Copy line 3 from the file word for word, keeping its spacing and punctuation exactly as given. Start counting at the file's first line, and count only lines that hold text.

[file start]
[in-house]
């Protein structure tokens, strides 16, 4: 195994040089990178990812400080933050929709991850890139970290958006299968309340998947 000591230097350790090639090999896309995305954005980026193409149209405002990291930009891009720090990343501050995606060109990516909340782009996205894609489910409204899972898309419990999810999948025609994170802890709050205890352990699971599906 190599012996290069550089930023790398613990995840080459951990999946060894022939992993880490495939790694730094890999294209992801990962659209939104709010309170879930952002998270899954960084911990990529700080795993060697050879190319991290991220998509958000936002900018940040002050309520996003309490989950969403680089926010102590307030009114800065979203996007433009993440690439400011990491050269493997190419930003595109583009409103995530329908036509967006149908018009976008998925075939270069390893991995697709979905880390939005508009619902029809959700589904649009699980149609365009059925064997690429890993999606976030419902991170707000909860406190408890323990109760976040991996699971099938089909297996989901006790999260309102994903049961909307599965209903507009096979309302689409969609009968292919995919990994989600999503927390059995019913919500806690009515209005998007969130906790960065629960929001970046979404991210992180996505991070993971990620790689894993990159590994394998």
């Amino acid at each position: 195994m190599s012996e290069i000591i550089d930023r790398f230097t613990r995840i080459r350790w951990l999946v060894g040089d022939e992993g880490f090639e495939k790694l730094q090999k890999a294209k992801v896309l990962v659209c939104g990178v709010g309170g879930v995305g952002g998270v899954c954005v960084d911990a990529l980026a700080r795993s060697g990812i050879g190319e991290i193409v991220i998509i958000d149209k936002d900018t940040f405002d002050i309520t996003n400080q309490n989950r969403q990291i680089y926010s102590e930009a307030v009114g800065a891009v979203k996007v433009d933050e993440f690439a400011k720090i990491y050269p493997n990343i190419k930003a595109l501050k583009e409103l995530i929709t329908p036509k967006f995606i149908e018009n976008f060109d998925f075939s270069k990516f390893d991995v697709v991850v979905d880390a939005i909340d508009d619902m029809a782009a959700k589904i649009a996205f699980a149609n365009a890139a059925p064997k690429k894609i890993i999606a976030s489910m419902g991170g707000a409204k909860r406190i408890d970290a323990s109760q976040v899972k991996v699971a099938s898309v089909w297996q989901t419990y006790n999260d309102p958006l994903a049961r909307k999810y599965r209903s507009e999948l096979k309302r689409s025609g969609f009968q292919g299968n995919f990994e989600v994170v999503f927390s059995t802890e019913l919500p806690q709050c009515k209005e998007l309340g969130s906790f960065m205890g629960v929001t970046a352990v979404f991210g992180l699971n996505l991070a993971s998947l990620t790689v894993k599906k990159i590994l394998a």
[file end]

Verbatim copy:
């Amino acid at each position: 195994m190599s012996e290069i000591i550089d930023r790398f230097t613990r995840i080459r350790w951990l999946v060894g040089d022939e992993g880490f090639e495939k790694l730094q090999k890999a294209k992801v896309l990962v659209c939104g990178v709010g309170g879930v995305g952002g998270v899954c954005v960084d911990a990529l980026a700080r795993s060697g990812i050879g190319e991290i193409v991220i998509i958000d149209k936002d900018t940040f405002d002050i309520t996003n400080q309490n989950r969403q990291i680089y926010s102590e930009a307030v009114g800065a891009v979203k996007v433009d933050e993440f690439a400011k720090i990491y050269p493997n990343i190419k930003a595109l501050k583009e409103l995530i929709t329908p036509k967006f995606i149908e018009n976008f060109d998925f075939s270069k990516f390893d991995v697709v991850v979905d880390a939005i909340d508009d619902m029809a782009a959700k589904i649009a996205f699980a149609n365009a890139a059925p064997k690429k894609i890993i999606a976030s489910m419902g991170g707000a409204k909860r406190i408890d970290a323990s109760q976040v899972k991996v699971a099938s898309v089909w297996q989901t419990y006790n999260d309102p958006l994903a049961r909307k999810y599965r209903s507009e999948l096979k309302r689409s025609g969609f009968q292919g299968n995919f990994e989600v994170v999503f927390s059995t802890e019913l919500p806690q709050c009515k209005e998007l309340g969130s906790f960065m205890g629960v929001t970046a352990v979404f991210g992180l699971n996505l991070a993971s998947l990620t790689v894993k599906k990159i590994l394998a």